A male Stellula Calliope, or "Calliope Hummingbird" is the tiniest bird in Canada, coming in around 7 cm long and only 3 grams in weight. This is an old shot from earlier this year I found whilst browsing through my files tonight! Used: Canon 5D MK II, 70-200 f/2.8 Thank you for looking
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what did you do to get this shot? put your camera on a tripod and have your shutter open for awhile? I have special flowers for hummingbirds but I have been able to photograph them for years . They are too fast sometimes when they can't find anything in the flowers.
awesome job . I hope this get's a DD or some more recognition!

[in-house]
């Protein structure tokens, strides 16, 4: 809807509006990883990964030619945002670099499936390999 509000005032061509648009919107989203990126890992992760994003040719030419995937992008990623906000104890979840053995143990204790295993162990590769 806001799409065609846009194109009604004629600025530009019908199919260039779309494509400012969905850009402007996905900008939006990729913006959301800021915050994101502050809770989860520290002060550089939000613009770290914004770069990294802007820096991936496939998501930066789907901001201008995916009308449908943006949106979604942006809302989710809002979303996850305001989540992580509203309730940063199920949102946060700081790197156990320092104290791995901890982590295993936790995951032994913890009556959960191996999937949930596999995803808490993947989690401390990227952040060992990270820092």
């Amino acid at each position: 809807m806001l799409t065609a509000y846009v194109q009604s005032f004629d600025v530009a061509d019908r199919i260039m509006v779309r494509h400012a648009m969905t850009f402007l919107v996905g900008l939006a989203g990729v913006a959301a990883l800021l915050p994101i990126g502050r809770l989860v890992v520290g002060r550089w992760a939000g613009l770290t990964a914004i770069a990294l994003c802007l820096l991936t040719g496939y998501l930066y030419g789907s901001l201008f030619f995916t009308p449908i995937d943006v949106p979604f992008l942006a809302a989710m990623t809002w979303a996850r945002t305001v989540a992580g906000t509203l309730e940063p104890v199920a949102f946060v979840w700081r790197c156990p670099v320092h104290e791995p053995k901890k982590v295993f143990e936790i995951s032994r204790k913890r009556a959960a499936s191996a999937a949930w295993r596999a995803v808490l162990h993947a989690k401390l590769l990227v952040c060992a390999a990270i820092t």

First of all, thank you for your kind words To get this shot, I set my shutter speed to 1/500. That is fast enough to capture a hummingbird, yet keep their wings slightly motion blurred. I handheld my camera and patiently waited for the hummingbirds to swarm the feeders. It was overcast, so I set my ISO to 1000 - I prefer to capture hummingbirds in natural light rather than with a flash. Since I was zoomed all the way in - 200mm - I set my aperture to f/8.0. The background was so far away that I wouldn't have to worry about anything else distracting in the shot. Plus, it gives me a little wiggle room while they zip back and forth - not much, but a little This shot is pure luck. This hummingbird decided to zip up and away, and I was fortunate to focus on his head and snap this shot in mid-zoom. I always have my focus point set to the very middle one - in other shots, I'll focus on an animals eyes, hold down the shutter button, then compose my shot (not moving back and forth or anything) so that I can aim and click, knowing exactly where it should focus, rather than having my camera do the guesswork for me. With hummingbirds, I just aim for their head It takes a lot of patience, a a bit of luck - try it out, it's very rewarding; probably because once you get a shot, you feel incredibly lucky!